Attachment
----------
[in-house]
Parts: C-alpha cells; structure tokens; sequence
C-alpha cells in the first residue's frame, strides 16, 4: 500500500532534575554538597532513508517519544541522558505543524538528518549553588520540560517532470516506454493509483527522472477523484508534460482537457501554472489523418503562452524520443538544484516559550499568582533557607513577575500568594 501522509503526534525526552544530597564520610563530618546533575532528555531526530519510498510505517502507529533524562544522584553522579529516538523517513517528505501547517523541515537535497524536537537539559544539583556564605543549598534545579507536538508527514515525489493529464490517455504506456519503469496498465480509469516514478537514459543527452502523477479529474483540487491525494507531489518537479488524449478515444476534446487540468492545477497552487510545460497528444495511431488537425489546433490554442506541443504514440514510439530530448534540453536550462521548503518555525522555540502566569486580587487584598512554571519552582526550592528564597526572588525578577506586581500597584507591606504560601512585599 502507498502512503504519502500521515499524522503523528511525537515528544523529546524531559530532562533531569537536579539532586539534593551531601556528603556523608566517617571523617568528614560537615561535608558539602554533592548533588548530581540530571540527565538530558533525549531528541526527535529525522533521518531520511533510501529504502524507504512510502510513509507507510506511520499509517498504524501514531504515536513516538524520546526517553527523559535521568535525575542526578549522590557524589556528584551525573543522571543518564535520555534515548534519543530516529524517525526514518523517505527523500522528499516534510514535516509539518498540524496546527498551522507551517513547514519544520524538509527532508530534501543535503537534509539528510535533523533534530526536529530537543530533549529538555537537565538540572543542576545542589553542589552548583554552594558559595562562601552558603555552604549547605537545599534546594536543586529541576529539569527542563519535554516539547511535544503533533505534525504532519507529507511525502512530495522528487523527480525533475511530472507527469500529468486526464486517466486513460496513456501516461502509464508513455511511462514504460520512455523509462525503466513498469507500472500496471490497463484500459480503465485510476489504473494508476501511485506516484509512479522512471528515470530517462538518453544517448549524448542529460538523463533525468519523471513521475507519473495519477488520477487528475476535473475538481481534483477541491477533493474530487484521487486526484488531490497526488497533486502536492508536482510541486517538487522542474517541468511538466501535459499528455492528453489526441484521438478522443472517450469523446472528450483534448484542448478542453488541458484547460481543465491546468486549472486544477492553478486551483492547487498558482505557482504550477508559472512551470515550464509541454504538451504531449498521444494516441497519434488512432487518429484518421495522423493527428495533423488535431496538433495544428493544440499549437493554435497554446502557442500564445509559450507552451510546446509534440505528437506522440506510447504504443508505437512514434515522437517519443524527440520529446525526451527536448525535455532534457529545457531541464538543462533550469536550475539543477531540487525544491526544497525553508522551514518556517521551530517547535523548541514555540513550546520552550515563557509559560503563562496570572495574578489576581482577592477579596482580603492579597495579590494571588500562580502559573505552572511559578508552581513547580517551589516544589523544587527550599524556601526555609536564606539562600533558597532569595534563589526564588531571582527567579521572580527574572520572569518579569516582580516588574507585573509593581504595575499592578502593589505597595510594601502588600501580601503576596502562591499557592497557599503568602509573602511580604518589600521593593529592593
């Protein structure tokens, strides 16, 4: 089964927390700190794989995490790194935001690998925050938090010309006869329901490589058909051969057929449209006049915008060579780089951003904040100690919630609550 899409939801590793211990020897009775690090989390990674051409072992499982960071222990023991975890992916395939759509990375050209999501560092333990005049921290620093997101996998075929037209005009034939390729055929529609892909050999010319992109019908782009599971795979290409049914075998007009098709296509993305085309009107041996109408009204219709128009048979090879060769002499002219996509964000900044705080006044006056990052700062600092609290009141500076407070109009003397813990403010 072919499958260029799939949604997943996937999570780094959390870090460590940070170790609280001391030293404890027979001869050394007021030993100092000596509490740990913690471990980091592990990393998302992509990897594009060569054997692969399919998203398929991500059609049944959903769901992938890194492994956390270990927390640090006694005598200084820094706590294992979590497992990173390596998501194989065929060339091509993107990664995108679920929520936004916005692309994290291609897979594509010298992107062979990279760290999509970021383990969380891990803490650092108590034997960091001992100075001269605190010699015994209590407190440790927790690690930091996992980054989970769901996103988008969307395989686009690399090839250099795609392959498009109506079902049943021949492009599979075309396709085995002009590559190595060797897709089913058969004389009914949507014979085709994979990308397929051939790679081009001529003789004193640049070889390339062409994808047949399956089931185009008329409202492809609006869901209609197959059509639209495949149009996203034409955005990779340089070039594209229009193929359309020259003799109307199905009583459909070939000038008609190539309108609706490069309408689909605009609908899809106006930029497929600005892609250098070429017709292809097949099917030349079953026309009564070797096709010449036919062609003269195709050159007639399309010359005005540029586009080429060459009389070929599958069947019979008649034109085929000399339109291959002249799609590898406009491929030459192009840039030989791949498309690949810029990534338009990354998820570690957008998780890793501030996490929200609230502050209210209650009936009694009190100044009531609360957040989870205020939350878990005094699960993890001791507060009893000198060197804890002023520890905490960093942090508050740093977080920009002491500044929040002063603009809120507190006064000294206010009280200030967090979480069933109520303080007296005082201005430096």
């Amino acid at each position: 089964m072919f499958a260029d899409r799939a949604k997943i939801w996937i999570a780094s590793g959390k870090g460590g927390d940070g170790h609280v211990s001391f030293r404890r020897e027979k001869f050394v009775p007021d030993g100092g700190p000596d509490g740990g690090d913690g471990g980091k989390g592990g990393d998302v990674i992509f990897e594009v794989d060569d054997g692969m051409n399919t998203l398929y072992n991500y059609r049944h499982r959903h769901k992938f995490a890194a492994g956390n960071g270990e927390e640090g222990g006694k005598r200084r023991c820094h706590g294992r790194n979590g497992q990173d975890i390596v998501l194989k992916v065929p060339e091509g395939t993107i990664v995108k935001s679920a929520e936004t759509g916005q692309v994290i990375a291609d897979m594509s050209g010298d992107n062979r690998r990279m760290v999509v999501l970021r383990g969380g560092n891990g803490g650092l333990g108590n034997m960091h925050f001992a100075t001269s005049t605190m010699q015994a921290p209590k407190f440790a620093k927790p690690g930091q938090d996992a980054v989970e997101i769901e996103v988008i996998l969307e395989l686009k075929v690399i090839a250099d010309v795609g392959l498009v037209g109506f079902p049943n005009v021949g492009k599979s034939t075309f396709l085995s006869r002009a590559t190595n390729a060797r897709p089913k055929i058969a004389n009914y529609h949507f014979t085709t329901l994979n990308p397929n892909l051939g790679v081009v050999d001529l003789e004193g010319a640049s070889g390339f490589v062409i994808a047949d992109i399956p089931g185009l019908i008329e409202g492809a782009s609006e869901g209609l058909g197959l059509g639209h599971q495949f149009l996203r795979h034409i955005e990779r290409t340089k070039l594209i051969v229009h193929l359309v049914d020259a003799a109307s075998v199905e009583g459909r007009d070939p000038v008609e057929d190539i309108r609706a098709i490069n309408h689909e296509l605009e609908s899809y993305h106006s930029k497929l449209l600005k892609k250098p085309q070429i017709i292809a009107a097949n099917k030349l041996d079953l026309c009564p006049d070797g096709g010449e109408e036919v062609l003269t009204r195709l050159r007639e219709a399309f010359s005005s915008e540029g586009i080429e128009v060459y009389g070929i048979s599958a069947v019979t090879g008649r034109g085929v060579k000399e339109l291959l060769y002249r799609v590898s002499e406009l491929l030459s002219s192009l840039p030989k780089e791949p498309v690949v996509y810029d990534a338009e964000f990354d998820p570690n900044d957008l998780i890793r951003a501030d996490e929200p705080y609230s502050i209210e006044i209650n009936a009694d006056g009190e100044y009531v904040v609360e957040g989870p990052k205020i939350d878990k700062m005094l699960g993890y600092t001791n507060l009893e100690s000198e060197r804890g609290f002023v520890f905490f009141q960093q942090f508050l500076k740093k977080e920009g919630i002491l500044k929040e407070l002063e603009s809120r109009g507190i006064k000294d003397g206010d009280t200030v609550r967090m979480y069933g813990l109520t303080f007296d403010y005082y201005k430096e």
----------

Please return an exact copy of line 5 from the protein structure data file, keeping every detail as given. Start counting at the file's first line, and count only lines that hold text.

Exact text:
């Amino acid at each position: 089964m072919f499958a260029d899409r799939a949604k997943i939801w996937i999570a780094s590793g959390k870090g460590g927390d940070g170790h609280v211990s001391f030293r404890r020897e027979k001869f050394v009775p007021d030993g100092g700190p000596d509490g740990g690090d913690g471990g980091k989390g592990g990393d998302v990674i992509f990897e594009v794989d060569d054997g692969m051409n399919t998203l398929y072992n991500y059609r049944h499982r959903h769901k992938f995490a890194a492994g956390n960071g270990e927390e640090g222990g006694k005598r200084r023991c820094h706590g294992r790194n979590g497992q990173d975890i390596v998501l194989k992916v065929p060339e091509g395939t993107i990664v995108k935001s679920a929520e936004t759509g916005q692309v994290i990375a291609d897979m594509s050209g010298d992107n062979r690998r990279m760290v999509v999501l970021r383990g969380g560092n891990g803490g650092l333990g108590n034997m960091h925050f001992a100075t001269s005049t605190m010699q015994a921290p209590k407190f440790a620093k927790p690690g930091q938090d996992a980054v989970e997101i769901e996103v988008i996998l969307e395989l686009k075929v690399i090839a250099d010309v795609g392959l498009v037209g109506f079902p049943n005009v021949g492009k599979s034939t075309f396709l085995s006869r002009a590559t190595n390729a060797r897709p089913k055929i058969a004389n009914y529609h949507f014979t085709t329901l994979n990308p397929n892909l051939g790679v081009v050999d001529l003789e004193g010319a640049s070889g390339f490589v062409i994808a047949d992109i399956p089931g185009l019908i008329e409202g492809a782009s609006e869901g209609l058909g197959l059509g639209h599971q495949f149009l996203r795979h034409i955005e990779r290409t340089k070039l594209i051969v229009h193929l359309v049914d020259a003799a109307s075998v199905e009583g459909r007009d070939p000038v008609e057929d190539i309108r609706a098709i490069n309408h689909e296509l605009e609908s899809y993305h106006s930029k497929l449209l600005k892609k250098p085309q070429i017709i292809a009107a097949n099917k030349l041996d079953l026309c009564p006049d070797g096709g010449e109408e036919v062609l003269t009204r195709l050159r007639e219709a399309f010359s005005s915008e540029g586009i080429e128009v060459y009389g070929i048979s599958a069947v019979t090879g008649r034109g085929v060579k000399e339109l291959l060769y002249r799609v590898s002499e406009l491929l030459s002219s192009l840039p030989k780089e791949p498309v690949v996509y810029d990534a338009e964000f990354d998820p570690n900044d957008l998780i890793r951003a501030d996490e929200p705080y609230s502050i209210e006044i209650n009936a009694d006056g009190e100044y009531v904040v609360e957040g989870p990052k205020i939350d878990k700062m005094l699960g993890y600092t001791n507060l009893e100690s000198e060197r804890g609290f002023v520890f905490f009141q960093q942090f508050l500076k740093k977080e920009g919630i002491l500044k929040e407070l002063e603009s809120r109009g507190i006064k000294d003397g206010d009280t200030v609550r967090m979480y069933g813990l109520t303080f007296d403010y005082y201005k430096e």